I like the classic look and layout of the panels. They do a wonderful job of dividing and spacing the art on the page, which helps move the story at a solid pace. The varied backgrounds between panels and occasional breaking of the frame help you forget that you’re looking at perfect squares and rectangles. I’m not sure who on the art team is in charge of the backgrounds, but I like that one panel will have a typical, detailed background; another would use a solid fill color or gradient; and then the very next panel would have a shape or effect to help emphasize important scenes or subjects.
One of my favorite scenes was when Miles is zoned out after meeting with his uncle. Pichelli did a great job of capturing the troubled look, and you can tell Miles had a millions thoughts racing through his head. However, one of my complaints with the artist’s interpretation of Miles so far is how he is always seen clutching his backpack to his chest. It’s like it’s some sort of natural defense mechanism.
The scene between Miles and Uncle Aaron was really intense. I liked seeing Aaron dominate the conversation, steering the youth in the direction he wanted. Even though Miles is now physically stronger than his uncle, he still looked scared and intimidated by his uncle. Something tells me the next time Miles sees Uncle Aaron, it’ll be through a mask, and there won’t be a member of the administration to save him.
I also enjoyed seeing the Ringer show up to cause trouble for Miles. The Ringer is another character from Peter Parker’s recent past. This fight is a little shorter and deviates slightly from the formula Miles established in his early days. Normally Miles’ routine includes a witty one-liner, a somewhat lucky knockout in one or two hits, and then a little self congratulatory celebration. Bendis mixes it up this time though by omitting the venom blast and having Miles win without the use of his arms. So we see that Miles has the ability to win without his stinger power and that he’s able to successfully adapt to situations.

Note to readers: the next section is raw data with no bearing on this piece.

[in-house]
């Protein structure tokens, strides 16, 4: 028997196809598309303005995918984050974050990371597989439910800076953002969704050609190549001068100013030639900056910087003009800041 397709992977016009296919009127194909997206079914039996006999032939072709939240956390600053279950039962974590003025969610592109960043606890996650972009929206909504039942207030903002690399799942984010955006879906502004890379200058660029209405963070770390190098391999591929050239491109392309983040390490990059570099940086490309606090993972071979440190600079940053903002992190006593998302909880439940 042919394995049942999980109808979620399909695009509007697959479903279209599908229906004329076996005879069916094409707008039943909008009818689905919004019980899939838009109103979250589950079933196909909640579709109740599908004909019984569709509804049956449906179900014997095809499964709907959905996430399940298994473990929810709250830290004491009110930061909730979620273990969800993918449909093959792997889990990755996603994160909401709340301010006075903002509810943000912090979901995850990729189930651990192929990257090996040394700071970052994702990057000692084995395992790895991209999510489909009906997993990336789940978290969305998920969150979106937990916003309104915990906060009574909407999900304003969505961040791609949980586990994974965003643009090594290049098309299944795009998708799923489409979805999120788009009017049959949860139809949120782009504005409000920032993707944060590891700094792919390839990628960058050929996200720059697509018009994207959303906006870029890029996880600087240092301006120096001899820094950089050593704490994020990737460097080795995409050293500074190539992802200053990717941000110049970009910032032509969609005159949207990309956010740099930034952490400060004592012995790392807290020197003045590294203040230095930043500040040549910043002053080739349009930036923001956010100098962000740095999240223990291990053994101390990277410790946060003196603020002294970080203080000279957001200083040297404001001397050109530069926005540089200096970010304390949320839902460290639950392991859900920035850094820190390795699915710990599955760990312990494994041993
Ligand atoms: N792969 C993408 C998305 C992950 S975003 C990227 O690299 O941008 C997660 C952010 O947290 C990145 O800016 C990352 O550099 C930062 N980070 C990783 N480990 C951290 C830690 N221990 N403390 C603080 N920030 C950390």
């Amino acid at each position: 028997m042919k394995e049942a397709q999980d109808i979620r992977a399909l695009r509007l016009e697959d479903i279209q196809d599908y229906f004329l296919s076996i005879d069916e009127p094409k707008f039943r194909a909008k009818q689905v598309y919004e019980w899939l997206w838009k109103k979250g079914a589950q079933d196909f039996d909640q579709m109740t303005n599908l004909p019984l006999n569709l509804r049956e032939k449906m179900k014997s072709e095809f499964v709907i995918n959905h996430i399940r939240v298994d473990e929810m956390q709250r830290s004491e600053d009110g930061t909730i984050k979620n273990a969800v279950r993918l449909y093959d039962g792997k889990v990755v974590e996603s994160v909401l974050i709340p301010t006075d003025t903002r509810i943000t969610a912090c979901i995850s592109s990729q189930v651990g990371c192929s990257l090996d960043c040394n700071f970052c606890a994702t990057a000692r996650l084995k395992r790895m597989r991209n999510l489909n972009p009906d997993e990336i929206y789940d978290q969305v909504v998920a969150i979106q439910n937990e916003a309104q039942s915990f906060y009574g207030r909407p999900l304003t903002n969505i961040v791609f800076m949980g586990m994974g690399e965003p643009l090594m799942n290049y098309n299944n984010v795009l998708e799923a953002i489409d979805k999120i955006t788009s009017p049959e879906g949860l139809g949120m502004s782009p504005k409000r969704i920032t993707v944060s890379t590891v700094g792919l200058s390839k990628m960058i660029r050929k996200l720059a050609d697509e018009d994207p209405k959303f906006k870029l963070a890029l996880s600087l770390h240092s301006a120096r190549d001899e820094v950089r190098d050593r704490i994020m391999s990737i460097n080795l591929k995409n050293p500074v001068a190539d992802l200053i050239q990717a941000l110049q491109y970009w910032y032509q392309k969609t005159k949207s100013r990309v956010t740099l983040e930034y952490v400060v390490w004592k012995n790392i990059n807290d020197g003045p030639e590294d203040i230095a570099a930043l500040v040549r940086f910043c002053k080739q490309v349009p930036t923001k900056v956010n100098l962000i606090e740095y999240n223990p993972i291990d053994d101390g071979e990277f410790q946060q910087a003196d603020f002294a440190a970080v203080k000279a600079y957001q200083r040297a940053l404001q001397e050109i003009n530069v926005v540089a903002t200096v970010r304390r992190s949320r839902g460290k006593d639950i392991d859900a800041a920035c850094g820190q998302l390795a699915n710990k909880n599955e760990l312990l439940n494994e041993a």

With the appearances of Electro and the Ringer, and the inevitable addition of the Tony Stark-created webshooters, I have to wonder what else we’ll see from Peter Parker’s final days. The return of the zodiac key would be interesting and offer a potential way to bring the recently deceased hero back from the dead. We also get our first look at Gwen and Aunt May during their Paris getaway. I’m not complaining about the return of blonde Gwen, but what happened to Gwen’s short, black pixie haircut. And with the revelation of this new Spider-Man, I’m interested to see how Aunt May reacts in future episodes. How many people will feel the harsh slap of Aunt May now?
I like the story involving the new Scorpion and police captain. I’m a big fan of the HBO drama series, The Wire, and this dangerous kingpin on the rise, and the no-nonsense law enforcement, has me reminiscing about some of my favorite scenes from that show. The New York gangsters’ introduction to the Scorpion was really brutal. I liked the use of the Scorpion’s hook-and-chain weapon, akin to a deadly scorpion’s tail. I wonder if Captain Quaid’s antagonistic behavior and negative feelings towards vigilantes is influenced by the similar approach taken by Captain George Stacy in the new Amazing Spider-Man.
I had a few quibbles with Bendis’ writing this time out, but I did find Ganke’s attempt to cover for Miles – “Miles who?” – to be pretty weak. A bigger issue I had was when Uncle Aaron called Peter Parker the “white Spider-Man.” After claiming the change of Spider-Man’s race wasn’t a publicity act, why make it a point to identify either one of the Spider-Men as white or black? It just seemed a little unnecessary to me.